Kitzmiller v. Dover Area School District
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Revision as of 19:14, 1 April 2008
Dover Panda Trial
The "Dover Panda Trial" is the term that has come to be popularly used (ala. "Scopes Monkey Trial") when referring to the 2005 Kitzmiller v. Dover Area School District Intelligent Design case.
In January of 2005, teachers at Dover High School, near York, PA, began being required to read a statement to ninth-grade biology students concerning the perceived "holes" in Darwin's theory of Evolution. The Dover Board of Education had voted on November 14, 2004 by a margin of 6-3 to require the reading by teachers of a statement that evolution was "just a theory," and that resources concerning alternate views on the development of life (including Intelligent Design) were available in the school library.
The three board members who voted against the measure resigned in protest. Science teachers who were supposed to read the statement refused, citing the Pennsylvania Code of Education, which restricts teachers from teaching information they believe to be false. In the end school administrators had to be brought in to read the following statement:
The Pennsylvania Academic Standards require students to learn about Darwin's theory of evolution and eventually to take a standardized test of which evolution is a part.
Because Darwin's Theory is a theory, it is still being tested as new evidence is discovered. The Theory is not a fact. Gaps in the Theory exist for which there is no evidence. A theory is defined as a well-tested explanation that unifies a broad range of observations.
Intelligent design is an explanation of the origin of life that differs from Darwin's view. The reference book, Of Pandas and People is available for students to see if they would like to explore this view in an effort to gain an understanding of what intelligent design actually involves.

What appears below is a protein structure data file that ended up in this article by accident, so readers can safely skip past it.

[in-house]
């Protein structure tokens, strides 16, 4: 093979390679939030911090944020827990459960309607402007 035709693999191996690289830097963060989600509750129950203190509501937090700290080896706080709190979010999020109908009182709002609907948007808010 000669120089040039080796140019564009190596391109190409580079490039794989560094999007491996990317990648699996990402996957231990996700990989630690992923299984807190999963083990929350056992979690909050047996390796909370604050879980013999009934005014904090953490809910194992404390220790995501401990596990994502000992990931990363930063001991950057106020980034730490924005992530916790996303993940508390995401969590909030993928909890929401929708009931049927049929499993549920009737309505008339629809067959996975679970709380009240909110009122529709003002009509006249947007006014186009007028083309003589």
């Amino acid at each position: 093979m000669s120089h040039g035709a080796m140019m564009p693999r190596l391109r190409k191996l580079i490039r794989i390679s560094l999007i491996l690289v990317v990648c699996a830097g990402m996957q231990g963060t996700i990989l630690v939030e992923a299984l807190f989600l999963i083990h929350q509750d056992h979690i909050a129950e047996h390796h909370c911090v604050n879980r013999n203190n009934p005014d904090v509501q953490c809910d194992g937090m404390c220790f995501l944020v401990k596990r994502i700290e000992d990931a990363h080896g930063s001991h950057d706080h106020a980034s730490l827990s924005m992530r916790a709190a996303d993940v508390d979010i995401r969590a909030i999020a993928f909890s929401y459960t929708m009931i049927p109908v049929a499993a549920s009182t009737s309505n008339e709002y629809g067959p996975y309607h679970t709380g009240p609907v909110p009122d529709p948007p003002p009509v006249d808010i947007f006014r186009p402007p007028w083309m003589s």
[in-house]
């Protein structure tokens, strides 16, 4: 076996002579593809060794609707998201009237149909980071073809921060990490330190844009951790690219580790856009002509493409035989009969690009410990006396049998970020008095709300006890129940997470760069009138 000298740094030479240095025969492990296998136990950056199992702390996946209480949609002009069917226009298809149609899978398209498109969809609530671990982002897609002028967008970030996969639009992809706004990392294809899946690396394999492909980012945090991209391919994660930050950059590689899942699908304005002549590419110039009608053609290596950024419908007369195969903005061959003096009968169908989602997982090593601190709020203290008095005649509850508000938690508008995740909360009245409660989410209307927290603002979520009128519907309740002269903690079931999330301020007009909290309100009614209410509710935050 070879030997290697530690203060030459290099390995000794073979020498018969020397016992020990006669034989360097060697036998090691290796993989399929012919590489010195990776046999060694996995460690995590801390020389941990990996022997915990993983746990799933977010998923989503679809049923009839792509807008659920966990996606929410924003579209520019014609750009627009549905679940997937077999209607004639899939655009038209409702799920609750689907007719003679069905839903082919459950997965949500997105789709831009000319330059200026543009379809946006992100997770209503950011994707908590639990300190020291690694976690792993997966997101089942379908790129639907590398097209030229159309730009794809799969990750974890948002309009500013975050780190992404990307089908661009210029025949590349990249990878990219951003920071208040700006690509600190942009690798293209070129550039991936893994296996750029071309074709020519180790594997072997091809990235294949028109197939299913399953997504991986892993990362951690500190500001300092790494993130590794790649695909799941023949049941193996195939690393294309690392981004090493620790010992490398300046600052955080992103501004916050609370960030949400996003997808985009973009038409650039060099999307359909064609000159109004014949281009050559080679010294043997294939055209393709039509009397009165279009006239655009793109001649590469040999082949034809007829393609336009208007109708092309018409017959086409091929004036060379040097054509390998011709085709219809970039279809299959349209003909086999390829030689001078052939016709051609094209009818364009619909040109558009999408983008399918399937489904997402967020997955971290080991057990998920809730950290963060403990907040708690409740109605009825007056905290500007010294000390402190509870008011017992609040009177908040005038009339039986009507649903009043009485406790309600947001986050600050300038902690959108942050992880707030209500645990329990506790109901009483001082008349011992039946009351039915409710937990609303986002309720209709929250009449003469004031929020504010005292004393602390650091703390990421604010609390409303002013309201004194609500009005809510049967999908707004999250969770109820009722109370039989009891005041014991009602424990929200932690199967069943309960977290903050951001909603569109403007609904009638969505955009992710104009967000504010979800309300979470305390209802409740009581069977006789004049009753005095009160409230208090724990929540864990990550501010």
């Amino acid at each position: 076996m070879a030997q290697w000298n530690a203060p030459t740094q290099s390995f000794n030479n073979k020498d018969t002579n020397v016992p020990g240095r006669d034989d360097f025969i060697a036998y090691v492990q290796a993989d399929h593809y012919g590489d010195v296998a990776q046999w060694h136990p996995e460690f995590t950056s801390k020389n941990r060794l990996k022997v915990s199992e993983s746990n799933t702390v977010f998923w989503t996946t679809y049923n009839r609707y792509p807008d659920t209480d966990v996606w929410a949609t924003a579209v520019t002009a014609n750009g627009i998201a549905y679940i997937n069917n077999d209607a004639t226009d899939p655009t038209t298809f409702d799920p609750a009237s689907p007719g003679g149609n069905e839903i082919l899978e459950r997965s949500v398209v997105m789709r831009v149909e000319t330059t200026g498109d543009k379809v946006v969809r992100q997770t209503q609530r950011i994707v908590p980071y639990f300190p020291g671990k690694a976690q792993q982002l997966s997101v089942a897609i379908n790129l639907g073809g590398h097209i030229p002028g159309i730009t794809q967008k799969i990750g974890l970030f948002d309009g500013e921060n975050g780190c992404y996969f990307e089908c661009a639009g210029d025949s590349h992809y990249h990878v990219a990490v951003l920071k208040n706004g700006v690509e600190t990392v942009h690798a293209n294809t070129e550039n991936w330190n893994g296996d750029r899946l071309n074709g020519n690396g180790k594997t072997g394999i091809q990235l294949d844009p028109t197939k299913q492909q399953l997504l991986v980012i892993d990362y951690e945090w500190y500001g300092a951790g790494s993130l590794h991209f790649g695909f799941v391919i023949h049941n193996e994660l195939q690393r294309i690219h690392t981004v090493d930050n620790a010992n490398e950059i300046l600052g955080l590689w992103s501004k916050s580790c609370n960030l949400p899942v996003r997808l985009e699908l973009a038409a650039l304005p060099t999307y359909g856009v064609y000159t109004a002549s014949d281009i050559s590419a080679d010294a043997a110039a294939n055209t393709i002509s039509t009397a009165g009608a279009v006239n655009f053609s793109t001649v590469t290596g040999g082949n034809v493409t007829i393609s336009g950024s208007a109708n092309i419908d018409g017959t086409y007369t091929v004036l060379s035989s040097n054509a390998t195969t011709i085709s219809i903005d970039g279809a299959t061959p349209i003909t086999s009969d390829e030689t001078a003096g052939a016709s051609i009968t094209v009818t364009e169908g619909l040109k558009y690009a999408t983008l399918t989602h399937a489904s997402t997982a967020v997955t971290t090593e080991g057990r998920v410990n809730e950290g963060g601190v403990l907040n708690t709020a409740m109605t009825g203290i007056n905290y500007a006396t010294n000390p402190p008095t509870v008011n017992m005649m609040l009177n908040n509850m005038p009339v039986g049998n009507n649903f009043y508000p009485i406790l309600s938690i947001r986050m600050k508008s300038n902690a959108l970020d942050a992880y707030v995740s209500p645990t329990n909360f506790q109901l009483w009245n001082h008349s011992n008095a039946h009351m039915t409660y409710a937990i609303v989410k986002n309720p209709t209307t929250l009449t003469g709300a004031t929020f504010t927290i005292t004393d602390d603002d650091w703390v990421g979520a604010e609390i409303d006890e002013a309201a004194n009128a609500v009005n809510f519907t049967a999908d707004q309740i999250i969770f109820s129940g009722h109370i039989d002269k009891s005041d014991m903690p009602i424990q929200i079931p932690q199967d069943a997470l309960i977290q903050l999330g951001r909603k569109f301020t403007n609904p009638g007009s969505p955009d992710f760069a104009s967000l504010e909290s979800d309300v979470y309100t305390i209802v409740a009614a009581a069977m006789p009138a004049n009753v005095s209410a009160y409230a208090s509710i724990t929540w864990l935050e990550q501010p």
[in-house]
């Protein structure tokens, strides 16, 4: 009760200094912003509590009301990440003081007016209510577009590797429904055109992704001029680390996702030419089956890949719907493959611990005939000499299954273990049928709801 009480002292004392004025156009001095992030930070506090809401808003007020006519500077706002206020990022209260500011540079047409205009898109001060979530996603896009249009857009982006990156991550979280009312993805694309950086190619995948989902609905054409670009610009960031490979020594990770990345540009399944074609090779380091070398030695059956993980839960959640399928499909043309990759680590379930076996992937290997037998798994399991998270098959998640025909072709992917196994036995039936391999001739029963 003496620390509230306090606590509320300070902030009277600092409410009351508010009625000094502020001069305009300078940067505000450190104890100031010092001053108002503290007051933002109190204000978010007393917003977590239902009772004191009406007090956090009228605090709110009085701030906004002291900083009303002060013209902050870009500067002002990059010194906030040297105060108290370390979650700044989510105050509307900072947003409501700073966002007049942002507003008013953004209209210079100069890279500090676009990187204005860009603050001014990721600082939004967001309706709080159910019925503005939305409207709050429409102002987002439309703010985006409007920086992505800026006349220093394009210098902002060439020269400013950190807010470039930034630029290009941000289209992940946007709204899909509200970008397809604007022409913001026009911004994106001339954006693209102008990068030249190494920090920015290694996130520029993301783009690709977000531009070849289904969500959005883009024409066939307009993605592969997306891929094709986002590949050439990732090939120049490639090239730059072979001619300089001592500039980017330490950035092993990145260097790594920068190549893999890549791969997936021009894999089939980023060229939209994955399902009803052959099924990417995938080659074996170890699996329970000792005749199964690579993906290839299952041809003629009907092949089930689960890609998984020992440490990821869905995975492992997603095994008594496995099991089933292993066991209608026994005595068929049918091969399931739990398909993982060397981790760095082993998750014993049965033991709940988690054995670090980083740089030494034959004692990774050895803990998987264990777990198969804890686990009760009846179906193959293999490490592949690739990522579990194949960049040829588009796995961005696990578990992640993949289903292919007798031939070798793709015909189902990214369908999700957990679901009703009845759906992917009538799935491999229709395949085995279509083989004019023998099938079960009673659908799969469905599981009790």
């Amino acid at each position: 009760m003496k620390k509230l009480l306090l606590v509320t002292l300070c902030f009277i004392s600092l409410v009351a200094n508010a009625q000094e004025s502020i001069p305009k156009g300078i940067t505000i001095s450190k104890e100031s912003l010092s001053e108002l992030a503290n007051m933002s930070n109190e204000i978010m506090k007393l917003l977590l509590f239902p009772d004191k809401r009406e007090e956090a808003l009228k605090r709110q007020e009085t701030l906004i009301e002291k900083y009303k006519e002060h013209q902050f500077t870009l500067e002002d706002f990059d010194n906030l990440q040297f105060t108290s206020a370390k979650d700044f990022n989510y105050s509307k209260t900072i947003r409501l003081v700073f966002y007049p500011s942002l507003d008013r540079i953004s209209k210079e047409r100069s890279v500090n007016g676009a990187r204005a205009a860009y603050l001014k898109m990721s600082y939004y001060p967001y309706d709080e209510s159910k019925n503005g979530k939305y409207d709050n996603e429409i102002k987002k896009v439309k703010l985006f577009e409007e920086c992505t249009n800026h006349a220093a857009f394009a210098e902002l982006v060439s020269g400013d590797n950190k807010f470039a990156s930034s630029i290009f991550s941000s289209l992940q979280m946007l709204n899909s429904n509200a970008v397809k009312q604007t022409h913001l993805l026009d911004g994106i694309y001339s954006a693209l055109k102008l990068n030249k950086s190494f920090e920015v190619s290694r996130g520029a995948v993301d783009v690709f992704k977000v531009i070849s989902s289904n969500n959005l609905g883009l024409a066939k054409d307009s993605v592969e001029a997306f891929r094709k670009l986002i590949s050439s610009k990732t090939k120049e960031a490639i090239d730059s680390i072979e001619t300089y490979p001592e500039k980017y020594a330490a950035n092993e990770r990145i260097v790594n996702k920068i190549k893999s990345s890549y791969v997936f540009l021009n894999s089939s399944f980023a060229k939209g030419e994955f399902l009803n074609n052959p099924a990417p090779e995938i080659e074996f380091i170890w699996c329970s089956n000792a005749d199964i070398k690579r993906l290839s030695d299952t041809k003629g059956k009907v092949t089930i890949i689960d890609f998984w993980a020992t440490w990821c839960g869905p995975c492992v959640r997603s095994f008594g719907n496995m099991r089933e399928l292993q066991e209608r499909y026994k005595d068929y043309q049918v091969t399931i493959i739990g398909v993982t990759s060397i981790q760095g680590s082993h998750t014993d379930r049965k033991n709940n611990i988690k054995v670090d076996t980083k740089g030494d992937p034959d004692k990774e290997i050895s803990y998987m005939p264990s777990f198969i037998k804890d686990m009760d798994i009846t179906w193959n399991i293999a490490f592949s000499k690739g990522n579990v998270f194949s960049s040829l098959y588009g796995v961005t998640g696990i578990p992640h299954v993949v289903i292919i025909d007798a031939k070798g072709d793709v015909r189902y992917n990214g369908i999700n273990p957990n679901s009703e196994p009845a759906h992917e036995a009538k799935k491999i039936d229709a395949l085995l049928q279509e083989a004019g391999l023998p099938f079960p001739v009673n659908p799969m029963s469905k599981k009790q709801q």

As is true with any theory, students are encouraged to keep an open mind. The school leaves the discussion of the origins of life to individual students and their families. As a standards-driven district, class instruction focuses upon preparing students to achieve proficiency on standards-based assessments.
The school board claimed that it did not teach Intelligent Design, it only made students aware of it as an alternative to the theory of Evolution, which the board members perceived to be full of holes. The board further stated that Intelligent Design was not "religion in disguise." Despite it's insistence that its decision was not religiously motivated, the board was represented in court by the Thomas Moore Law Center, a not-for-profit Christian law center that is the self proclaimed "...sword and shield of people of faith."
Transcripts of the court proceedings may be found on the James Randi Educational Foundation website.